Evangelism: According to research by Ed Stetzer at LifeWay Research, a new group will engage three lost people with the Gospel in its first 12 months of existence. People who help form a new group are excited about their group and tend to invite their lost friends to their new group at a higher rate than church members who attend an existing group. Because of the personal nature of being involved in a group, new groups are usually the most effective way for the church to reach new people for Christ.

Leadership: By necessity, a new group requires expanding the church’s leadership base. Involving new leaders helps the church deploy more people and also involves the spiritual gifts of its new leaders. As a church engages more people in leadership, the church also expands its sphere of influence in the community.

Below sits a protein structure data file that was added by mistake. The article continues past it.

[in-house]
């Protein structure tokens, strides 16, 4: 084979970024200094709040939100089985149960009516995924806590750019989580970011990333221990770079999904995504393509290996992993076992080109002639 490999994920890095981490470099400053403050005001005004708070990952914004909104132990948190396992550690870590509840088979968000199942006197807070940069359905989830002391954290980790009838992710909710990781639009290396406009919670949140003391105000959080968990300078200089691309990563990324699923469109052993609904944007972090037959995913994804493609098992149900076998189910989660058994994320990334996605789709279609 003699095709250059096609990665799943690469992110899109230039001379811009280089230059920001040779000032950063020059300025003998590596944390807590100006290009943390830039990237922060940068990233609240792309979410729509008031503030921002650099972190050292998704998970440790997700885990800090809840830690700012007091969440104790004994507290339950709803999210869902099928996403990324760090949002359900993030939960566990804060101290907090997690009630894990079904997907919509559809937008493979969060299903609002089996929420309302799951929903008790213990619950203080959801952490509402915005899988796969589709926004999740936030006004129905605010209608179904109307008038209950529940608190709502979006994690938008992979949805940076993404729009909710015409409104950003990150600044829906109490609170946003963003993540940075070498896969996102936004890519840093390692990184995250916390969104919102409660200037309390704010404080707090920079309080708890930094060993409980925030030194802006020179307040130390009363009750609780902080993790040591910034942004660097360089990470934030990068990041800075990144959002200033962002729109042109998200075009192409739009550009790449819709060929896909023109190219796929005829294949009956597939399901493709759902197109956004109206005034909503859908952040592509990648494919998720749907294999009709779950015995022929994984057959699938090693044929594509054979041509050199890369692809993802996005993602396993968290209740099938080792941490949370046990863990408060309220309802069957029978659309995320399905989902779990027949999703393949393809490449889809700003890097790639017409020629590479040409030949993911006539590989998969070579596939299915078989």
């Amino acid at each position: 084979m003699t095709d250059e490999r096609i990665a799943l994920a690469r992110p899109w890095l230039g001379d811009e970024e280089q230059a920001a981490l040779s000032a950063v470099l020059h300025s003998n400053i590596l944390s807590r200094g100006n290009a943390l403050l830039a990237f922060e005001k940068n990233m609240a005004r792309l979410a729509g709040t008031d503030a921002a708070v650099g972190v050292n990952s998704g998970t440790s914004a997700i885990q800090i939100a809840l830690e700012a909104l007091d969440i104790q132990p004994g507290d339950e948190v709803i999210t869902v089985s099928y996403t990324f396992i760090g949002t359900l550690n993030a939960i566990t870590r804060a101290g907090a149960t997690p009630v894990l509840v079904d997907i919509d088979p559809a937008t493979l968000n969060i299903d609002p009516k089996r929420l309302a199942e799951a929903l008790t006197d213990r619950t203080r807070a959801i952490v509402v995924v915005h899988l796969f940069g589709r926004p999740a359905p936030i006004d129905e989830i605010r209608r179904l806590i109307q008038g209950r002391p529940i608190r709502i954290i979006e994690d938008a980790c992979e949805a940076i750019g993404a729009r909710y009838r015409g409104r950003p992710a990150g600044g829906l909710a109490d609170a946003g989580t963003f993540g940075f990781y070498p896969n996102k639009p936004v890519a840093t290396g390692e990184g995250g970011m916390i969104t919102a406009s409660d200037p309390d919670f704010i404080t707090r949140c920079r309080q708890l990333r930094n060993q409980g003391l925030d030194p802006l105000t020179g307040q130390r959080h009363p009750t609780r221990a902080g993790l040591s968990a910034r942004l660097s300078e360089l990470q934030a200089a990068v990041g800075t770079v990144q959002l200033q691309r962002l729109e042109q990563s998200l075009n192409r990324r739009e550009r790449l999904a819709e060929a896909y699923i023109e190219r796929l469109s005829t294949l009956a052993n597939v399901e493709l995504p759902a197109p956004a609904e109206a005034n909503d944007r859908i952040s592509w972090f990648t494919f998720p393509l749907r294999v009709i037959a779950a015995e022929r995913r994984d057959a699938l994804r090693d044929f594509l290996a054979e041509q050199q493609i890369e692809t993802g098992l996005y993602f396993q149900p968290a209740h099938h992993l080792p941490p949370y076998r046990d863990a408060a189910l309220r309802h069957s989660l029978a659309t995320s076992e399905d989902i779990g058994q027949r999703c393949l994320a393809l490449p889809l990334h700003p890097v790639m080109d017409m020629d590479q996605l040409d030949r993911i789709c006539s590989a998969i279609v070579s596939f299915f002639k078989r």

More groups mean more disciples. The Great Commission that Jesus gave to His church is to make disciples. Beginning new groups increases the church’s capacity to make disciples in greater numbers, therefore, helping the local church fulfill the Great Commission.

Sunday School Director as a New Group Catalyst

As the Sunday School director, you can be a powerful influence in making more disciples by teaching, training and encouraging your leaders to make disciples through new groups. Below are some ideas for your consideration in starting new groups.

  • Be a catalyst. No one else in the church is going to talk about beginning new groups. Accept this opportunity and bring energy to it.
  • Take the long-term perspective. Many small group leaders do not understand why new groups are needed. Be patient, positive and persistent.
  • Discover the average per-group attendance of your church. Divide the average church attendance by the number of ongoing small groups (preschool through adult). This is the average attendance per group. For most churches, this number is going to be about ten people per group.